The peso has stabilized. The economy is back on course. The trade deficit is under control, and the projected GDP growth rate of 7 per cent will be achieved. People in the Philippines are today being bombarded with these reassuring statements from President Fidel Ramos and his economic team in the wake of the July 11 de facto devaluation of the peso, which followed on the heels of the depreciation of the Thai baht over a week earlier.
Most important of all, Mr. Ramos and his advisers tell Filipinos, the Philippines is definitely not Thailand–that the so-called “fundamentals” of the two countries are different.
The likelihood, however, is that the peso will continue to be subjected to speculative attacks that will continue to drag its value down, with all the consequences of this development in the form of higher inflation, a lower growth rate, and deterioration of the country’s external accounts. Indeed, in a few months’ time, it will be de rigeur for a candidate in the country’s coming presidential elections in 1998–be it Ramos’ anointed one or a challenger–to run against the Ramos economic record rather than on a “continuist” platform.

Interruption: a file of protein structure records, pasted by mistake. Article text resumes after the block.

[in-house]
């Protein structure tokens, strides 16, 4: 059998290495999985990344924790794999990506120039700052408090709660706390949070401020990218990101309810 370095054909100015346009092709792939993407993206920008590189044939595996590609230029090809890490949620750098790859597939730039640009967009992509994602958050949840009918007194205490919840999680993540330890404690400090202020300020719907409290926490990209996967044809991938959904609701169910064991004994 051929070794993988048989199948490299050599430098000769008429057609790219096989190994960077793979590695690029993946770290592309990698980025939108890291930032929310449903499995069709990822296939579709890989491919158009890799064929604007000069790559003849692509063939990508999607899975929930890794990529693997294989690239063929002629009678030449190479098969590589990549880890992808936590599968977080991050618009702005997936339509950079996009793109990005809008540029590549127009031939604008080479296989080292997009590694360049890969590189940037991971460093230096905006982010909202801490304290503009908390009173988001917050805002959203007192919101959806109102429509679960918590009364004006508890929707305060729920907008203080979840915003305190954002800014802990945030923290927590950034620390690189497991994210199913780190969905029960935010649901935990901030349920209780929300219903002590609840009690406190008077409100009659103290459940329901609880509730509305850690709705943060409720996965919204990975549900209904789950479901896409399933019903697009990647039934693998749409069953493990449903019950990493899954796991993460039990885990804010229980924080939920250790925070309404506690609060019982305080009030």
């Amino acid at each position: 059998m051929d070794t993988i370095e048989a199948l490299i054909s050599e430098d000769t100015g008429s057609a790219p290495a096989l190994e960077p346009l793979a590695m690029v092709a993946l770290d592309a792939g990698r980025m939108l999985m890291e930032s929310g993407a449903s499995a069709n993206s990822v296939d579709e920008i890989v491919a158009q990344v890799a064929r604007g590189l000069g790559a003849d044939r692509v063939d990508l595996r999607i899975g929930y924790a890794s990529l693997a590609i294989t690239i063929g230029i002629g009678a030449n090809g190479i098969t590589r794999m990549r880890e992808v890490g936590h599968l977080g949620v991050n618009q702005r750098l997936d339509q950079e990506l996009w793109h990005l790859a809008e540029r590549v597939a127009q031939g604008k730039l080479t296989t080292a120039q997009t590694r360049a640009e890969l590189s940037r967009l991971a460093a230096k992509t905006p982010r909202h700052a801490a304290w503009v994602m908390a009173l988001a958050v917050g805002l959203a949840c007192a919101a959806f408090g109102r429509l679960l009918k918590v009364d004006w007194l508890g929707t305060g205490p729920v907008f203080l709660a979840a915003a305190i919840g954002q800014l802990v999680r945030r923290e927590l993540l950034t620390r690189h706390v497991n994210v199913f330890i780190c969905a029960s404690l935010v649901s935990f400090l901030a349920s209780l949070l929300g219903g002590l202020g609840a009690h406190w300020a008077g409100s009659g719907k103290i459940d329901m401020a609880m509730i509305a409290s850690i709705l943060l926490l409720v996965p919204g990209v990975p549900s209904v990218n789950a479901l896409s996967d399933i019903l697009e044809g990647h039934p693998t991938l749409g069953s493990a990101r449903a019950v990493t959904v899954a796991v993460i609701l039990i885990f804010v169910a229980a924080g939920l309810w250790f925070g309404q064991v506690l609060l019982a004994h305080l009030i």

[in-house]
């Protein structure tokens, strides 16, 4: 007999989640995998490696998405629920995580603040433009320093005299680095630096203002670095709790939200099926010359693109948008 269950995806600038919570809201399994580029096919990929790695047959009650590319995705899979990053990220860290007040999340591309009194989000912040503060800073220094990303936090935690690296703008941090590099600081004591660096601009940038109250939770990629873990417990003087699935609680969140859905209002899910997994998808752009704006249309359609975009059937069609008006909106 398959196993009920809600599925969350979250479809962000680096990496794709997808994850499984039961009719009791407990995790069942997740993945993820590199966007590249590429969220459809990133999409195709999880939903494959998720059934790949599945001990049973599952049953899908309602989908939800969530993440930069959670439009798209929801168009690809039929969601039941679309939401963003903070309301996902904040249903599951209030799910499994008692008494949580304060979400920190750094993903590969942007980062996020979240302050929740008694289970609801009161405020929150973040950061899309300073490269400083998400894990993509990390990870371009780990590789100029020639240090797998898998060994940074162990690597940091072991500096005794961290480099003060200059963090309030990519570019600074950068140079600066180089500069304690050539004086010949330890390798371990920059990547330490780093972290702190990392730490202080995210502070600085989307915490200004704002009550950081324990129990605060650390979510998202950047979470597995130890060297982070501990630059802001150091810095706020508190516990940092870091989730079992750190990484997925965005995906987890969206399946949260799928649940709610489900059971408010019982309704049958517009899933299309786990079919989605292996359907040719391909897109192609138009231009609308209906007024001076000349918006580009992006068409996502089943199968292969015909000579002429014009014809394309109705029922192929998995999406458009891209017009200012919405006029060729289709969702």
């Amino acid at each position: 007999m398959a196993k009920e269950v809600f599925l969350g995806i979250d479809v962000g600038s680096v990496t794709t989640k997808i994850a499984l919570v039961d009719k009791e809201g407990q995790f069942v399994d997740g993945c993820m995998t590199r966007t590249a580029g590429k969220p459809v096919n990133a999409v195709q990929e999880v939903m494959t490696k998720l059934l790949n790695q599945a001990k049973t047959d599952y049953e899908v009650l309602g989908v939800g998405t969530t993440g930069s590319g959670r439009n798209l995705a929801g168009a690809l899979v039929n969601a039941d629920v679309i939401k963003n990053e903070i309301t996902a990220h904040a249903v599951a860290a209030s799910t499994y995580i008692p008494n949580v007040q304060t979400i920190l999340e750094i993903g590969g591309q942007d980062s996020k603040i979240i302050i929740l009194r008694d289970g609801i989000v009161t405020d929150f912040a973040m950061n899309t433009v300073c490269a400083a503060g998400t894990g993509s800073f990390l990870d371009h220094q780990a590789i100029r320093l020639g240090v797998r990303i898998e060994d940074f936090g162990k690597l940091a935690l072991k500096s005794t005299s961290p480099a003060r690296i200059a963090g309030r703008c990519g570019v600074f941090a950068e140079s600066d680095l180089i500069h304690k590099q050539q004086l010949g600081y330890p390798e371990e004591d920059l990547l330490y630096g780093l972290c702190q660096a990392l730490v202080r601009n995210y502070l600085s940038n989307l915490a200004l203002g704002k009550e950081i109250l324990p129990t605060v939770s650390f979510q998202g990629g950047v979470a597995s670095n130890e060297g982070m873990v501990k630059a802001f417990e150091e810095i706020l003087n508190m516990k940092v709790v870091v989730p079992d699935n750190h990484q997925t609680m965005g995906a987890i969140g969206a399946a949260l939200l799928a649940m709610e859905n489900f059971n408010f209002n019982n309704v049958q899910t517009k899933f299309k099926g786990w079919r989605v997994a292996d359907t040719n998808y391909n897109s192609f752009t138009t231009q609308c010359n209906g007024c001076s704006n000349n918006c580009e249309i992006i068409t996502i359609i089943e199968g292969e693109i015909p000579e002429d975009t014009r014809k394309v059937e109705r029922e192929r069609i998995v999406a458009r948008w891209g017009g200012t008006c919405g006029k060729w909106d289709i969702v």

Why? Because both the short-term indicators, on which foreign investors and speculators base their moves, as well as the “fundamentals” which determine whether the economy will remain on a steady growth path, point the wrong way.
Sensitive Indicators Point the Wrong Way
The two most sensitive indicators that investors and speculators look at are the trade deficit and the current account deficit, which, among other things, indicate if a country has the capacity to pay for its imports and service its foreign debt. The trade deficit in 1996 stood at $12.8 billion, or a doubling in just three years! And owing to the higher prices of key imports, such as electronic components, it is unlikely that the net effect of the recent depreciation will be a reduction from the pre-peso-float projection of $14.6 billion in 1997.